Child Development in Low- and Middle-Income Countries.

Journal Article (Journal Article)

The United Nations (UN) created the Multiple Indicator Cluster Surveys (MICS) to monitor progress toward achieving goals of the World Declaration on the Survival, Protection, and Development of Children and its plan of action. The MICS is nationally representative and internationally comparable. In this study, we use MICS data from 51 low- and middle-income countries on 159 959 children between 36 and 59 months of age. To index national development, we used the 2013 UN Human Development Index (HDI), which provides data on country-level life expectancy, education, and income. To index child development, we used the Early Childhood Development Index (ECDI), which assesses literacy and numeracy, socioemotional development, physical health, and approaches to learning. Children's literacy and numeracy, socioemotional development, and approaches to learning all increase linearly as national development on the HDI (especially education) increases. Overall, the HDI revealed a positive association (r = 0.40) with the ECDI: the HDI explained 16% of variance in children's ECDI scores and was the most influential predictor of ECDI scores examined. HDI-ECDI relations are robust, even when we control for multiple demographic aspects of children (age, sex), mothers (age, education), and households (size variables) as covariates. No family demographic variable was a stronger predictor of child development than national development. To promote child development, low- and middle-income countries need to develop and implement policies that ensure national health and wealth and, particularly, the educational achievements of children's caregivers. These findings are faithful to the World Summit for Children and inform the UN Sustainable Development Goals, which drive the international development agenda through 2030.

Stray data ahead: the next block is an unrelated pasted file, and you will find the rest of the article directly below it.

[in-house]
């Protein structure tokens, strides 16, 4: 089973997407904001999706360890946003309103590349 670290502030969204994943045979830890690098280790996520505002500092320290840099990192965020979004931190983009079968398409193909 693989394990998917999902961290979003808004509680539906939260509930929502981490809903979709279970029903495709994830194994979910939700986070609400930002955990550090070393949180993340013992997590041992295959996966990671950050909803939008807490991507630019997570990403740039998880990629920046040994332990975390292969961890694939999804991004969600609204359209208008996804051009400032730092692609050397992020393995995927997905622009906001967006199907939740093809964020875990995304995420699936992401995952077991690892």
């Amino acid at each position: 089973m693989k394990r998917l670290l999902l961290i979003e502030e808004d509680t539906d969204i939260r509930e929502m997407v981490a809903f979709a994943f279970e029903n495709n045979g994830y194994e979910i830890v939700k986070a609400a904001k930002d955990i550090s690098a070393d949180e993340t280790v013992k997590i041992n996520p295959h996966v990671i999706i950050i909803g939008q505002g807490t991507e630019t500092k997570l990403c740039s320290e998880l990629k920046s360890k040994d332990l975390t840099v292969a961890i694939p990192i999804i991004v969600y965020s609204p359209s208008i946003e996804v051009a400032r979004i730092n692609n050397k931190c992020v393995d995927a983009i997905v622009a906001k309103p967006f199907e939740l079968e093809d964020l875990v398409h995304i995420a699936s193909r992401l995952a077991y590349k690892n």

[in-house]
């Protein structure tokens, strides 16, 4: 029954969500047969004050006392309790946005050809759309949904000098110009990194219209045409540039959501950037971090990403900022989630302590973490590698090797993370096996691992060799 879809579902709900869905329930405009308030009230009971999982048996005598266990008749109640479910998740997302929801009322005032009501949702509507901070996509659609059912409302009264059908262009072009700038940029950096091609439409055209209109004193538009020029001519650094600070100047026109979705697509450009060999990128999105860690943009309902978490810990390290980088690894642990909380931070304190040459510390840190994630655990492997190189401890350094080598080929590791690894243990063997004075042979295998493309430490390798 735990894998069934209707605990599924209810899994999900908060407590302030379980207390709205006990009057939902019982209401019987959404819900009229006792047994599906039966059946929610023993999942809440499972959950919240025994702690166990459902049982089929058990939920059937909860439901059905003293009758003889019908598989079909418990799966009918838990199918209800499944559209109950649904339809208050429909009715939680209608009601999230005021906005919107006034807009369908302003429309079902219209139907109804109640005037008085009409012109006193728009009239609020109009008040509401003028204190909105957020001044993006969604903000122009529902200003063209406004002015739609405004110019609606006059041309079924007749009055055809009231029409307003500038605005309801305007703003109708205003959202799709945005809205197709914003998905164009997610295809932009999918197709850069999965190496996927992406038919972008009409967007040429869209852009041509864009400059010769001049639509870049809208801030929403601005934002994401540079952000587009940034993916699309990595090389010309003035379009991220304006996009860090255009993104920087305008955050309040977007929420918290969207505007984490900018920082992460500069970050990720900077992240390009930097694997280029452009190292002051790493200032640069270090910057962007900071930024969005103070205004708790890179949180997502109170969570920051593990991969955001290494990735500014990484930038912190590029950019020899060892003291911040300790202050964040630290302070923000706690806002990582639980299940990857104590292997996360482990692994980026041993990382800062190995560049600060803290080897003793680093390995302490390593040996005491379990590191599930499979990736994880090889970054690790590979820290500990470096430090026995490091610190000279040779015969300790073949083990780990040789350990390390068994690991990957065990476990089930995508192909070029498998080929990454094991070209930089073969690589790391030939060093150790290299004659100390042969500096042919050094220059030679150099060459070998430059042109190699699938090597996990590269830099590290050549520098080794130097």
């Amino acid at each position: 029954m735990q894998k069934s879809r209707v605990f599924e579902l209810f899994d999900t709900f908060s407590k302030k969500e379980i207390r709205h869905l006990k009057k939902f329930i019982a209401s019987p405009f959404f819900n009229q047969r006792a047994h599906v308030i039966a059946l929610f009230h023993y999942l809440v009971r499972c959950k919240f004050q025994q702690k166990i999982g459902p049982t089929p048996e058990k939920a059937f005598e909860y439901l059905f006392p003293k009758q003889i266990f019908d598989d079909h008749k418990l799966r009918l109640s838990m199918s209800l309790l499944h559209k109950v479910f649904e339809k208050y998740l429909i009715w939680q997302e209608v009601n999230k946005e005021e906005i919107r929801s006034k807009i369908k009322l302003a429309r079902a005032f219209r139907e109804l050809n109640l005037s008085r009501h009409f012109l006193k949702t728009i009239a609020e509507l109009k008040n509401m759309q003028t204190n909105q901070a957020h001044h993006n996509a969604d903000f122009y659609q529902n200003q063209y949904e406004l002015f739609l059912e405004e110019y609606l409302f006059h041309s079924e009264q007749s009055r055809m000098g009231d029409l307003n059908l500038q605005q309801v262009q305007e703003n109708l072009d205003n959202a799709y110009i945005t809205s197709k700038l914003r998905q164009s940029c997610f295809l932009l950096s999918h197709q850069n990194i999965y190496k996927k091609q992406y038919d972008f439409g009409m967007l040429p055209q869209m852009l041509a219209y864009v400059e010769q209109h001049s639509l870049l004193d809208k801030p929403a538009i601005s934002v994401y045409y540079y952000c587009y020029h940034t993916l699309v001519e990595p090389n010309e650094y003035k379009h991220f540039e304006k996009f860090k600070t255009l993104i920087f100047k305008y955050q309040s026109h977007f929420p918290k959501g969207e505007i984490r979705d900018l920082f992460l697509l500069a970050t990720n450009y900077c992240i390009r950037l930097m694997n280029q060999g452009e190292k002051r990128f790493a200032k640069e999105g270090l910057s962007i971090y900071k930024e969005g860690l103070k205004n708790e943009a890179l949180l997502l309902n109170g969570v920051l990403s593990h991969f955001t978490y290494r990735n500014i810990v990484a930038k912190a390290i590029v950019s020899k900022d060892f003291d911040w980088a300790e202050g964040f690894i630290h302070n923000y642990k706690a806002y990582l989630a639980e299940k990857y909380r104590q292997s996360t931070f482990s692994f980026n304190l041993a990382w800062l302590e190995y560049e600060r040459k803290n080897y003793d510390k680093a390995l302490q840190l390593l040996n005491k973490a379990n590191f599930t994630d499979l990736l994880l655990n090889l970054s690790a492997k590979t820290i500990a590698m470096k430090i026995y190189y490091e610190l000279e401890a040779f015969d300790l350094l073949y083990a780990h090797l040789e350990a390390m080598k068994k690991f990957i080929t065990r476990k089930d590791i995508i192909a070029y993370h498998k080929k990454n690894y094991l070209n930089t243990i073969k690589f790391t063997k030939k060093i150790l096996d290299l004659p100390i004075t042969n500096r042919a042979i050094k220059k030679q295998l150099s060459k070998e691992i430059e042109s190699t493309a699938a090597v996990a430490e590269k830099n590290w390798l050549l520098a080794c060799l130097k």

Full Text

Duke Authors

Cited Authors

  • Bornstein, MH; Rothenberg, WA; Lansford, JE; Bradley, RH; Deater-Deckard, K; Bizzego, A; Esposito, G

Published Date

  • November 2021

Published In

Volume / Issue

  • 148 / 5

Start / End Page

  • e2021053180 -

PubMed ID

  • 34642232

Electronic International Standard Serial Number (EISSN)

  • 1098-4275

International Standard Serial Number (ISSN)

  • 0031-4005

Digital Object Identifier (DOI)

  • 10.1542/peds.2021-053180


  • eng